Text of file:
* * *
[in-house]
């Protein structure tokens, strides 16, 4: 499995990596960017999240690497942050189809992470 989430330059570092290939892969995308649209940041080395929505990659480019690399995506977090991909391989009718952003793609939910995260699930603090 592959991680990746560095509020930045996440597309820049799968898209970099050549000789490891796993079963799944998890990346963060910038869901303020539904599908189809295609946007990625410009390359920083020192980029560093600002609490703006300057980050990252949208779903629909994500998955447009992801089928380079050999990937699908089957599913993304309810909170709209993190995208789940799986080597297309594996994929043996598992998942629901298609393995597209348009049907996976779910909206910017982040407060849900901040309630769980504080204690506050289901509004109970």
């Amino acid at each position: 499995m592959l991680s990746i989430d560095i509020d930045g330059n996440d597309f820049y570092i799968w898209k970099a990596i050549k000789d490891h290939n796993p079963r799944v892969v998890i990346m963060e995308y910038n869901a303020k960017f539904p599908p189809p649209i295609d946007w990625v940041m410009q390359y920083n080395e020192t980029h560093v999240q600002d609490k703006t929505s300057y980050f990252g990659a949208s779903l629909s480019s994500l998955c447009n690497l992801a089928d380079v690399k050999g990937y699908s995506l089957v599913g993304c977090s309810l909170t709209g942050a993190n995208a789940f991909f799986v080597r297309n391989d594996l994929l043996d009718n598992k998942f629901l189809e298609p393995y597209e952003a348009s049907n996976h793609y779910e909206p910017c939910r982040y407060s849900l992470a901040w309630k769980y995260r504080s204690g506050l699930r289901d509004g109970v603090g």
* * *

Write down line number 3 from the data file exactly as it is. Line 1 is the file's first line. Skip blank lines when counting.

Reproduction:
């Amino acid at each position: 499995m592959l991680s990746i989430d560095i509020d930045g330059n996440d597309f820049y570092i799968w898209k970099a990596i050549k000789d490891h290939n796993p079963r799944v892969v998890i990346m963060e995308y910038n869901a303020k960017f539904p599908p189809p649209i295609d946007w990625v940041m410009q390359y920083n080395e020192t980029h560093v999240q600002d609490k703006t929505s300057y980050f990252g990659a949208s779903l629909s480019s994500l998955c447009n690497l992801a089928d380079v690399k050999g990937y699908s995506l089957v599913g993304c977090s309810l909170t709209g942050a993190n995208a789940f991909f799986v080597r297309n391989d594996l994929l043996d009718n598992k998942f629901l189809e298609p393995y597209e952003a348009s049907n996976h793609y779910e909206p910017c939910r982040y407060s849900l992470a901040w309630k769980y995260r504080s204690g506050l699930r289901d509004g109970v603090g």